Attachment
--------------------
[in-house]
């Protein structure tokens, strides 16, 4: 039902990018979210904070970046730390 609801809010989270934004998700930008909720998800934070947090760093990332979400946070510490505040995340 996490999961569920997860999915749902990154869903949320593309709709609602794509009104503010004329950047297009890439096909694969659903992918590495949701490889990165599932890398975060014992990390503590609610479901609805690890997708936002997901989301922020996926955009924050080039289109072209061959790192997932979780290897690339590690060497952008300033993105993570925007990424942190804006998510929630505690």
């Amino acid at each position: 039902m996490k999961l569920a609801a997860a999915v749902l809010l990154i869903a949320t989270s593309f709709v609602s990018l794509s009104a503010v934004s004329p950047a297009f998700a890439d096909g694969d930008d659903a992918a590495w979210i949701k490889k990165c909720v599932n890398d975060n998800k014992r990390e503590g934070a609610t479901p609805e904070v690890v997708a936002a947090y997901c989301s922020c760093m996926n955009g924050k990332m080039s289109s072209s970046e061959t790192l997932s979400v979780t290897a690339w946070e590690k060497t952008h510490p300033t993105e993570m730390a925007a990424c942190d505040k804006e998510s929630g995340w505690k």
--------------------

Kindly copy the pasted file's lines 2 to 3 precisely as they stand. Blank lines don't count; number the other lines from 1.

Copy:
């Protein structure tokens, strides 16, 4: 039902990018979210904070970046730390 609801809010989270934004998700930008909720998800934070947090760093990332979400946070510490505040995340 996490999961569920997860999915749902990154869903949320593309709709609602794509009104503010004329950047297009890439096909694969659903992918590495949701490889990165599932890398975060014992990390503590609610479901609805690890997708936002997901989301922020996926955009924050080039289109072209061959790192997932979780290897690339590690060497952008300033993105993570925007990424942190804006998510929630505690």
């Amino acid at each position: 039902m996490k999961l569920a609801a997860a999915v749902l809010l990154i869903a949320t989270s593309f709709v609602s990018l794509s009104a503010v934004s004329p950047a297009f998700a890439d096909g694969d930008d659903a992918a590495w979210i949701k490889k990165c909720v599932n890398d975060n998800k014992r990390e503590g934070a609610t479901p609805e904070v690890v997708a936002a947090y997901c989301s922020c760093m996926n955009g924050k990332m080039s289109s072209s970046e061959t790192l997932s979400v979780t290897a690339w946070e590690k060497t952008h510490p300033t993105e993570m730390a925007a990424c942190d505040k804006e998510s929630g995340w505690k």